Since Sunday, firefighters have dimmed over 109,000 hectares (44,000 hectares) on the edge of the National Forest Plumas. The crews reduced the retention lines to about 25 percent of the fire.
Winds of up to 40 miles per hour (64 km / h) are forecast to pass through the area on Sunday.
In the Los Angeles area, where crews battle against Voodoo fire, it is expected to strike up to 60 mph and 113 km / h, Santa Ana "devil wind".
"This is bad," said meteorologist Marc Chenard, with the Weather Weather Center for the National Meteorological Service at College Park, Maryland. "It's just bad news."
Air masses that pass through Western desert deserts in the United States, including the Valley of Death to the Coast, are expected to bring permanent winds by at least Tuesday, he said.
Voolsei Fire has doubled the size from Friday night to Sunday by enduring thousands of houses after launching mandatory evacuation orders for a quarter of a million people in upscale beaches and other communities in Los Angeles and Ventura counties.
Fire destroyed at least 177 homes and other full-time objects is still in progress, and from Saturday on Saturday it has built more than 83,000 hectares, officials said.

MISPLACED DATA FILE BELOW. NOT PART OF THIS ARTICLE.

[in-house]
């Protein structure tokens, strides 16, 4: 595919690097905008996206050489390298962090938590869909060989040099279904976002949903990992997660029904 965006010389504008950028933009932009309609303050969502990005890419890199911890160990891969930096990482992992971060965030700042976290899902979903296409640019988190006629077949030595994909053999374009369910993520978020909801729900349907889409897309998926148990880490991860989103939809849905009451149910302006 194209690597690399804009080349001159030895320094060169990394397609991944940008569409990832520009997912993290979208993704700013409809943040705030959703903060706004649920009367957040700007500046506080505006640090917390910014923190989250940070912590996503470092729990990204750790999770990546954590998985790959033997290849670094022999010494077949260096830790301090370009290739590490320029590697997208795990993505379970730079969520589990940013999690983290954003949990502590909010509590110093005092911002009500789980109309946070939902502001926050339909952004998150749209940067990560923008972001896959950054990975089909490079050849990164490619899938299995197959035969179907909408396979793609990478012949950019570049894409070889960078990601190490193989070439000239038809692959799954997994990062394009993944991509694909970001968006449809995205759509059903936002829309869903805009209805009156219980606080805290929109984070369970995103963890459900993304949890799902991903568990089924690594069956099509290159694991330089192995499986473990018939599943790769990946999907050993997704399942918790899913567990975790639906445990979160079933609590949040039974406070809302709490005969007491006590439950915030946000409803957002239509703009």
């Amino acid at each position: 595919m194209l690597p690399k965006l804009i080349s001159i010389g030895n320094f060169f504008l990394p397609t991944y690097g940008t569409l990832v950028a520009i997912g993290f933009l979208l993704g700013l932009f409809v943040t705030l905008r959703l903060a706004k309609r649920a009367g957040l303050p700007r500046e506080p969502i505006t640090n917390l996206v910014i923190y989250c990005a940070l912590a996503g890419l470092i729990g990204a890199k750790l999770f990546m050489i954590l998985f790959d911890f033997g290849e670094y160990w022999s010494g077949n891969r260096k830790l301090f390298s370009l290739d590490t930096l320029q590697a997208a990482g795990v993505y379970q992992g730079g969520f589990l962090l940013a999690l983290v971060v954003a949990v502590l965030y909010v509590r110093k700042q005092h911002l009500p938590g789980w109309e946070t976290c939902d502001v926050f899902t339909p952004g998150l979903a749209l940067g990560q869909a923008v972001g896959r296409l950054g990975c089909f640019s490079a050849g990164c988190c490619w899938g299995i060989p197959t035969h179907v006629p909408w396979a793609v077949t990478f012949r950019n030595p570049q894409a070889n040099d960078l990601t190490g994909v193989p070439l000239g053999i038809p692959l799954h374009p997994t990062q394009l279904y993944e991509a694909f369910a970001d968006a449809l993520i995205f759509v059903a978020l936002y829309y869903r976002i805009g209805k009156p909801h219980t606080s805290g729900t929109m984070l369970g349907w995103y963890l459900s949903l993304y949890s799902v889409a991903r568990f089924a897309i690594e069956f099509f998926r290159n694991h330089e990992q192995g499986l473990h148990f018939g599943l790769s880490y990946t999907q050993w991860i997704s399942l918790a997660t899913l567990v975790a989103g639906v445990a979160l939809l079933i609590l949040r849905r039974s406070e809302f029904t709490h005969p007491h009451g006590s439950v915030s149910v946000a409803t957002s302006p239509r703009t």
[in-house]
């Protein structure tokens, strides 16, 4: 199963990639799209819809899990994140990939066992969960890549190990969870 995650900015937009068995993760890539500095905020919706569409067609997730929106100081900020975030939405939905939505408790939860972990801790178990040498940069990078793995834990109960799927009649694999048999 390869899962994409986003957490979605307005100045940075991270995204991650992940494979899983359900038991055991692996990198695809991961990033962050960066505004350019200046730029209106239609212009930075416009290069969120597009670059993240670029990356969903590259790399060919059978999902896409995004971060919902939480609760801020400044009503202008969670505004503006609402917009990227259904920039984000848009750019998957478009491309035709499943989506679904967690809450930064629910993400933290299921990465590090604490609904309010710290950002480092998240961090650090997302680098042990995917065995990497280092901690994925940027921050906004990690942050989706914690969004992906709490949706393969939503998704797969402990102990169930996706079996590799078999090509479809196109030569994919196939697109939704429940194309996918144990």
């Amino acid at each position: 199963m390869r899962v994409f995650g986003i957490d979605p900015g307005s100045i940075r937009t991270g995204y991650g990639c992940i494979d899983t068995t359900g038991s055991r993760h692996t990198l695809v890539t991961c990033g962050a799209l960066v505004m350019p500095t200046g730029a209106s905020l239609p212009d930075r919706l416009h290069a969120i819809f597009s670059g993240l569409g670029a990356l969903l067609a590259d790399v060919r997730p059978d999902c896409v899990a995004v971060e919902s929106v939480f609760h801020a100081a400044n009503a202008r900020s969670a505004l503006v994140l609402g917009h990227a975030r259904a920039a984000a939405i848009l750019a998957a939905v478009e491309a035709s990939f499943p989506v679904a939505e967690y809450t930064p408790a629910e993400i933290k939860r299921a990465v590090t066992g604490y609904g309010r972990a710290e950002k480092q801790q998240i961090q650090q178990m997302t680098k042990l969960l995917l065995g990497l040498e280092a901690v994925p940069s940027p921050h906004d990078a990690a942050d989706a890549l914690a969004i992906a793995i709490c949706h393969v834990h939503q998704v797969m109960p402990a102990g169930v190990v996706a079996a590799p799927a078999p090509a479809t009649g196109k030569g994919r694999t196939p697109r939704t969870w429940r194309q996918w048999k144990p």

"Our firefighters were confronted with some extreme, tough fires that they said they never saw in their lives," said Daril Osby, chief of fire in Los Angeles.
Governor Jerry Brovn called on US President Donald Trump to declare a major disaster in order to instigate an urgent response and help the people recover.
"We put everything we have to combat these fires and this requirement ensures that communities on the front lines receive additional federal aid," Brown said.
Trump, on his way to France, said on Twitter at the beginning of the week, "With proper forest management, we can stop the desolation that is happening in California.
The president of the republic has previously accused Californian officials of fire and threatened to keep resources, saying the state should do more to remove rotten trees and other fuel-burning remains.
State officials have blamed climate change and said that many of the burning areas were on federal land.